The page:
In addition, “the closer you get to harvest, the higher the THC is going to go,” Edmisten says. At full maturity, hemp plants grown for CBD often contain 0.8% total THC or more. Many hemp growers and state agriculture departments are urging the USDA to extend the 15-day harvest window to 30 days or more. If plants are tested 30 days before harvest, they are much less likely to exceed 0.3% THC than if they are tested 15 days before harvest.

The longer window would also give growers more time to harvest their plants. “Two weeks is not enough time to sample the crop,” Edmisten says. “We know from our experience, you would have to hire a lot more people.”

Creating cannabinoids
Cannabidiol (CBD) and Δ9-tetrahydrocannabinol (Δ9-THC) share the same biosynthetic pathway up to cannabigerolic acid. Increasing CBD levels in hemp plants therefore typically increases THC levels.
Chemichal structures showing the pathway to cannabigerolic acid.

Handling “hot” hemp

Another major concern is that the USDA’s policy allows only laboratories registered with the US Drug Enforcement Administration to test hemp plants. If test results show that a hemp plant contains greater than 0.3% THC, the DEA considers the plant to be a controlled substance. Under federal law, only DEA-registered labs are allowed to handle controlled substances.

The 15-day testing window plus the restriction to DEA-registered labs “will create a tremendous backlog in terms of testing,” says Jonathan Miller, general counsel of the US Hemp Roundtable, a consortium of hemp and CBD companies and organizations.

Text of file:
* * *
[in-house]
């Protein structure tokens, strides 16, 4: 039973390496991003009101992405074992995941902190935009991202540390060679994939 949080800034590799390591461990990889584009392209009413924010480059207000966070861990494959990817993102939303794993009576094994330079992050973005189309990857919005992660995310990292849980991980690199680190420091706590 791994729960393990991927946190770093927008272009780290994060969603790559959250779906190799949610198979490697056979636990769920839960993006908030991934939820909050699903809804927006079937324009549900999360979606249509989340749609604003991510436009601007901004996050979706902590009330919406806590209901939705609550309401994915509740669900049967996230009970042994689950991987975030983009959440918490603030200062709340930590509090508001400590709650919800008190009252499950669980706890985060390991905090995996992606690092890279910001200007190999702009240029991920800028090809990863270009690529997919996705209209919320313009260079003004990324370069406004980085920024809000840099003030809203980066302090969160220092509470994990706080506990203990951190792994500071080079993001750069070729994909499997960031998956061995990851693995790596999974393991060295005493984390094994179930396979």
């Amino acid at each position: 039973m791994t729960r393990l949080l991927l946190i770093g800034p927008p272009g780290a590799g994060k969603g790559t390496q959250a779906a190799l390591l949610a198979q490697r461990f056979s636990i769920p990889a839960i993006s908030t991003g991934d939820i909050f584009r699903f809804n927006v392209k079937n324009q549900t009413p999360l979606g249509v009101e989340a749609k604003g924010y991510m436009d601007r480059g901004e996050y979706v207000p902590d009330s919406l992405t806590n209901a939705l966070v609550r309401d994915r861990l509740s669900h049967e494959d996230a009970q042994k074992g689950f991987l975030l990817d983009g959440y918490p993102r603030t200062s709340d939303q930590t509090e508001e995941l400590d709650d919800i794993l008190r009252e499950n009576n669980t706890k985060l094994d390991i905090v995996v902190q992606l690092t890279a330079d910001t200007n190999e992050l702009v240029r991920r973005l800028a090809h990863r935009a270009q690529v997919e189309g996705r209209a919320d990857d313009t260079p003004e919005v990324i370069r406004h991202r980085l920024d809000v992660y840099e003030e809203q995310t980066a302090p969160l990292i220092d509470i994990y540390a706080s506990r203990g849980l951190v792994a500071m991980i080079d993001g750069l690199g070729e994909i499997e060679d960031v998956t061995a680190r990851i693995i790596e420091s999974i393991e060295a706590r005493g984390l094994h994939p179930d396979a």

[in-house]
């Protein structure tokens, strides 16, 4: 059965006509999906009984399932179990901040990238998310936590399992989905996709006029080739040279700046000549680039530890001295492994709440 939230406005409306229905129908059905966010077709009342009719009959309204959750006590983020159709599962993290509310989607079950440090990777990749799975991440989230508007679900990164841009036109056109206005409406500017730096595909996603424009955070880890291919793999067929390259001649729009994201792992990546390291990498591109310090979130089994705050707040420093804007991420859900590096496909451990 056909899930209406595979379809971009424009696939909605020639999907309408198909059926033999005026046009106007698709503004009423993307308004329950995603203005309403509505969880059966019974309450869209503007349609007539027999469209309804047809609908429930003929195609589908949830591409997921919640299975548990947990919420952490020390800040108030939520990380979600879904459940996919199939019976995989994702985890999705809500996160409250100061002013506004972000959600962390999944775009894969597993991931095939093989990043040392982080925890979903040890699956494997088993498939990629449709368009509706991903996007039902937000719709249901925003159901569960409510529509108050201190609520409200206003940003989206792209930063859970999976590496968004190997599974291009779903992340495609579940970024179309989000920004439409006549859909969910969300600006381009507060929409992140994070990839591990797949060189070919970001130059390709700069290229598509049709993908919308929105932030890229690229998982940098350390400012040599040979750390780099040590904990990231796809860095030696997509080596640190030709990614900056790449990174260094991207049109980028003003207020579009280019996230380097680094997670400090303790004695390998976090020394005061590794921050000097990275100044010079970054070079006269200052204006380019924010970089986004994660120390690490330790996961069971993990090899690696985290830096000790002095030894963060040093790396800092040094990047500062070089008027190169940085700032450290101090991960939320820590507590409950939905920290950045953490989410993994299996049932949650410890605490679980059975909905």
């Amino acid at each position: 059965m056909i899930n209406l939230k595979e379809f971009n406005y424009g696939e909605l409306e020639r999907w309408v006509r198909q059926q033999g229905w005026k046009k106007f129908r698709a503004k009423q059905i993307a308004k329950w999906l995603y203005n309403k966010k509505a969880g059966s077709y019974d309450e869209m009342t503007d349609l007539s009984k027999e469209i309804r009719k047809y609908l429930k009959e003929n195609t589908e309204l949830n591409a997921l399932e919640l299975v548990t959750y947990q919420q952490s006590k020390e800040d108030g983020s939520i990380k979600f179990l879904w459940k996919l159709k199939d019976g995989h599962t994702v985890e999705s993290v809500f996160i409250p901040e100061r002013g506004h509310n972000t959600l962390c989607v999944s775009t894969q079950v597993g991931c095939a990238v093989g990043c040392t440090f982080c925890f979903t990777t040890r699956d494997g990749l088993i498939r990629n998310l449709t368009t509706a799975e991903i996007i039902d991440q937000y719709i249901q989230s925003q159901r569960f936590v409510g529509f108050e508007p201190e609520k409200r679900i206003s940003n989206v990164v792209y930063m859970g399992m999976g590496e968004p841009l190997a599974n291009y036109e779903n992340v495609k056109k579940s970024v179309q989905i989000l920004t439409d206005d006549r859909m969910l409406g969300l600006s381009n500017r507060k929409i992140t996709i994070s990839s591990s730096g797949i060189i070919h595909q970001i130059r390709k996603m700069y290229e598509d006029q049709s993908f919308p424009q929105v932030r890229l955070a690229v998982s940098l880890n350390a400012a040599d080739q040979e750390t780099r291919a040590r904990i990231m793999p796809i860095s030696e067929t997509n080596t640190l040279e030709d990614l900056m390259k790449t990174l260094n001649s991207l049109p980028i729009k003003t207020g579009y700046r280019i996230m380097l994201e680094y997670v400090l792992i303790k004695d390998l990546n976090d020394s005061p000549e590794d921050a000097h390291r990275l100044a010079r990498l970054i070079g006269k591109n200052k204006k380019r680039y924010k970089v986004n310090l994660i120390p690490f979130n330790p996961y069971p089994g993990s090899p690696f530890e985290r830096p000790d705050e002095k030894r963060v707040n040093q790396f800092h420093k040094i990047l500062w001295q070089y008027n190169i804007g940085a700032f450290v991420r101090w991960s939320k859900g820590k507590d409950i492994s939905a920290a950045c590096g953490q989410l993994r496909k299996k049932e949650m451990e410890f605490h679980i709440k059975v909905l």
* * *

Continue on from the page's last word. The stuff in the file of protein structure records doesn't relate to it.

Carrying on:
The USDA has identified 37 DEA-registered labs in the US. Some states have more than others. Although many states have several labs certified to test medical marijuana in their jurisdictions, the USDA’s policy prohibits those labs from testing hemp because they are not registered with the DEA.

At a minimum, the USDA should remove the DEA lab registration requirement in states where cannabis is legal, officials at Confidence Analytics, a cannabis testing lab in Washington State, say in comments submitted to the USDA. Allowing state-certified labs that have extensive experience testing cannabis plant material to participate in the hemp program “will ensure that the analytical needs of the producers can be met in a timely manner and with quality, accurate results,” the Confidence Analytics officials say.

Excluding labs that are experienced in THC testing is “unfortunate,” the Werc Shop’s Raber says. But with marijuana still a controlled substance federally, it gets complicated to combine marijuana testing under state law and hemp testing under federal law in the same place, he says. If the DEA wants to inspect a lab or ensure that hot hemp is destroyed, what happens if marijuana is in the same facility? The only way to truly resolve the issue would be to make cannabis legal at the federal level, he notes.

Then there’s the issue of what to do with hemp crops that turn up hot. Under the USDA’s interim rule, any hemp crops that test above 0.3% THC need to be destroyed. If hemp plants have more than 0.5% THC, the grower is charged with negligence. Growers who are found negligent three times are prohibited from growing hemp for 5 years.

“We think there needs to be more lenient guidelines when it comes to what happens when the hemp tests hot,” Miller of the Hemp Roundtable says. “We don’t think that something that is 0.5% THC is necessarily caused by negligence. It could be caused by climate or soil.” A finding of negligence should mirror what negligence means in the law, not some arbitrary standard, he says.

Rather than destroy hot crops, the hemp industry is pushing for remediation of the plants. One option is to allow farmers to use hot hemp on their farms for fuel, feed, or other purposes. Another possibility is to follow the lead of states that allow farmers to send hot hemp plants to a state-licensed facility where the THC is removed and destroyed. In such cases, farmers may sell the salvaged material.